In Claim Your Calling℠, my coaching collective and thought leadership incubator, one of the ways in which I support you, every month, is through an intimate, exploratory, connective dialogue together — a private, protected, safe space in which we unpack your story, tap into what’s calling, and explore the connections between what’s calling now and what’s always been calling to you, deep down.

Your 1-hour, 1-on-1 coaching session with me, every month, is the heart-beat of your coaching experience — because self-knowledge is the heart-beat to personal growth, change, and what it really is to claim your calling.

Every month, we practice being in the verb of what’s calling to you; we enter into a protected space to actively explore, reflect upon, and engage with what “the doing” of it might look like for you.

Self-knowledge is how we first, foundationally, and continually return to our understanding of that which is “called to us.”

When I write to you next, I’ll share more about how our facilitated group coaching containers in Claim Your Calling℠ — The Roundtable, which features Spotlight Coaching mini sessions; and the Leadership Lab, which features project-specific workshopping, sharing, and feedback sessions — allow for the practice and embodiment of “calling back” to your callings: engaging in thoughtful, sustainable, rewarding conversation with what your heart and soul crave, moment by moment.

Until Next Time…

Self-knowledge is not a noun, but a verb, dear friend.

“Verbing” your self-knowledge — or, turning the idea of it into a practice that supports and guides you — is what helps you to become a more skilled navigator on your journey, wherever it leads, and wherever your calling wishes to take you.

As your coach, I become invested in your story, a peer in your personal philosophy, a collaborator in your creativity, and a co-conspirator in manifesting your dreams.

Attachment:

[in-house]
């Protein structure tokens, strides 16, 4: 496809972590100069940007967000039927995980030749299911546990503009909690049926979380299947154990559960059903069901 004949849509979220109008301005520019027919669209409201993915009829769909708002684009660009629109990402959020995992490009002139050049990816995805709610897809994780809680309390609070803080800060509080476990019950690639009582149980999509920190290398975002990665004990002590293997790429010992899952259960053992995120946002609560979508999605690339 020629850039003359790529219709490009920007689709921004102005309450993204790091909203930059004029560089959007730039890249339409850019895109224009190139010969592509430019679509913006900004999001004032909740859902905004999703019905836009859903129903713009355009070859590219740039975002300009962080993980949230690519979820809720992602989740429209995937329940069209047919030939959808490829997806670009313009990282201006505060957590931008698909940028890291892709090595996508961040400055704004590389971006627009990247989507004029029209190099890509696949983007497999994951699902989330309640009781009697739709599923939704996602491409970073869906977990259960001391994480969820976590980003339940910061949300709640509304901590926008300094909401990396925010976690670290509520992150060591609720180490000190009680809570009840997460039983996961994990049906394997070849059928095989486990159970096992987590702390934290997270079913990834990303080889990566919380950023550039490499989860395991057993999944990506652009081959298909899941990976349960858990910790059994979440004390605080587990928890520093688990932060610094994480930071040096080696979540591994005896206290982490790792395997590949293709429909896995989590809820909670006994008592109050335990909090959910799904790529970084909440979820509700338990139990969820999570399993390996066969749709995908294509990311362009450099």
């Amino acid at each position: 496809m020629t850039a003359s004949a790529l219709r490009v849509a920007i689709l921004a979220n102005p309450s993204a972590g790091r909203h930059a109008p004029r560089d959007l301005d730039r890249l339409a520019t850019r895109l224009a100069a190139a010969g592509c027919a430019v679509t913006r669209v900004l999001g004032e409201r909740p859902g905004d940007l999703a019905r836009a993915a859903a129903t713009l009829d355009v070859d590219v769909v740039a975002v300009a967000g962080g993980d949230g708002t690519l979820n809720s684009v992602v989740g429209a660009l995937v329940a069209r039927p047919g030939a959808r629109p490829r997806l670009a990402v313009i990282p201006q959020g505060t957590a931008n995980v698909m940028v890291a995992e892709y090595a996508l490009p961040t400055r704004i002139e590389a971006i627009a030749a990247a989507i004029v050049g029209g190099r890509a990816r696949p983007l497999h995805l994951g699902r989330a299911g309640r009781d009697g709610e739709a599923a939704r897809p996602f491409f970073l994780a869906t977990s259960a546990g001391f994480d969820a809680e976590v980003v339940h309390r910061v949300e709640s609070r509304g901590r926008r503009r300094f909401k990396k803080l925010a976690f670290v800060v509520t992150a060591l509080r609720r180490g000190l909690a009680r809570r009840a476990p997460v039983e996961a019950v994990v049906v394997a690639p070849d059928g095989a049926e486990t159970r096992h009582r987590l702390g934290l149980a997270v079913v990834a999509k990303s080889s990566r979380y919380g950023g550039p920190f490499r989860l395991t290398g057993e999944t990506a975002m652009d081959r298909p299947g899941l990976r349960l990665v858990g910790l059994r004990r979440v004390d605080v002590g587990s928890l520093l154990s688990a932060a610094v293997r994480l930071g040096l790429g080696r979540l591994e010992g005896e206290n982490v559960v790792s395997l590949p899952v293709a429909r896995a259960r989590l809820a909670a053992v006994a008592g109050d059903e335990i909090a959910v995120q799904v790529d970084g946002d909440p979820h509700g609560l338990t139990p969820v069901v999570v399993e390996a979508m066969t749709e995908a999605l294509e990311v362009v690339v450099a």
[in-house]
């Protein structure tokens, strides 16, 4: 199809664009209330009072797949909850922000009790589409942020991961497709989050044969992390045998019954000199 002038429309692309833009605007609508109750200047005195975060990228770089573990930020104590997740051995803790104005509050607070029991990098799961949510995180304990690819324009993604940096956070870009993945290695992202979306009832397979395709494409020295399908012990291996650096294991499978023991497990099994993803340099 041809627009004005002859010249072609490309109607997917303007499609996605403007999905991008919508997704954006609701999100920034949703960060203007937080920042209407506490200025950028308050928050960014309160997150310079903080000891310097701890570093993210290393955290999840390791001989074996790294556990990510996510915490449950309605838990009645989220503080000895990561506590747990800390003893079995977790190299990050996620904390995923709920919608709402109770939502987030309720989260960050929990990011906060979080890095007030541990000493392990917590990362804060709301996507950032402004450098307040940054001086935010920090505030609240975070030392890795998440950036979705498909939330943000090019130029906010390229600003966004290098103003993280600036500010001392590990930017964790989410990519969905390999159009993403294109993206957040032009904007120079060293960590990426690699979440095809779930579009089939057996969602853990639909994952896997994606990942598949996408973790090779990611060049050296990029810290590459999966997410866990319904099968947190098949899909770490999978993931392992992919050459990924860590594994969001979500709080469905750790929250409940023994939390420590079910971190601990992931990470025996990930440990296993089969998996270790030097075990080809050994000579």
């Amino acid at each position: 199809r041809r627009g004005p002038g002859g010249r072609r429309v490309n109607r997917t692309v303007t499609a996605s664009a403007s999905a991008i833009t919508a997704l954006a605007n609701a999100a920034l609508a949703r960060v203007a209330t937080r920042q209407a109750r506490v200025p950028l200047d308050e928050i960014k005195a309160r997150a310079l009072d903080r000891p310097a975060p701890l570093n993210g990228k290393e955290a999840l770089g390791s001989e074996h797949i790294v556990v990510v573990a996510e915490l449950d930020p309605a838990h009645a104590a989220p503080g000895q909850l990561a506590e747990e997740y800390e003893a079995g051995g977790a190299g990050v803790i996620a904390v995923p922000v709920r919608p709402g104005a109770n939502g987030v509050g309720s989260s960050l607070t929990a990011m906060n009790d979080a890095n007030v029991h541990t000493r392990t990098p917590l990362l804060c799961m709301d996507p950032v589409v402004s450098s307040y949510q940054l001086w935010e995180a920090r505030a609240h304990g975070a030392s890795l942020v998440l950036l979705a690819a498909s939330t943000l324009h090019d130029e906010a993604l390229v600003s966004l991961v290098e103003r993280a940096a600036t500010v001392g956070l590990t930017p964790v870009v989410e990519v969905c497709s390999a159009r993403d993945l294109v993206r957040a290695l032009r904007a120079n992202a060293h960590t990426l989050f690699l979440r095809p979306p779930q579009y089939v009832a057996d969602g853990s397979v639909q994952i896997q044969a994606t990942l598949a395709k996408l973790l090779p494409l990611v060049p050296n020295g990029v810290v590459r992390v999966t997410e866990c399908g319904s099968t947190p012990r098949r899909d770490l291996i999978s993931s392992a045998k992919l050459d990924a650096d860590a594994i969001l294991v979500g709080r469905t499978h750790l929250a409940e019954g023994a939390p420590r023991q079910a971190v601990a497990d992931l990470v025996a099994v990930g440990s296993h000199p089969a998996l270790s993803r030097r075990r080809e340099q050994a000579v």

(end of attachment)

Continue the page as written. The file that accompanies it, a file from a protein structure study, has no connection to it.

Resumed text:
In other words, I become a sort of “tool” in your very own self-knowledge toolbox.

(I never thought I’d refer to myself as a “tool” in my own newsletter, but here I am, doing it anyway!)

When you become a part of Claim Your Calling℠, you gain not only me as a support, guide, and collaborator in your goals, you also tap into a cozy community of diverse peers; you gain a slate of meaningful coaching containers that keep you in a sustainable and rewarding conversation with your callings, every week, for months at a time.

You can apply for CYC today, learn more about how we operate here, or join me for a free group coaching session — a sample Roundtable experience, featuring live, on-the-spot coaching — by RSVPing here.

No matter what waves, shifting tides, or changing winds confront you, you can feel confident about the fact that you’re in your practice; you’re on your way; you’re in the “verb” or the “doing” of what it means to be actively, honestly, and finally claiming your calling.

I’m here for you, if and when you are ready to “verb” what’s calling next into existence,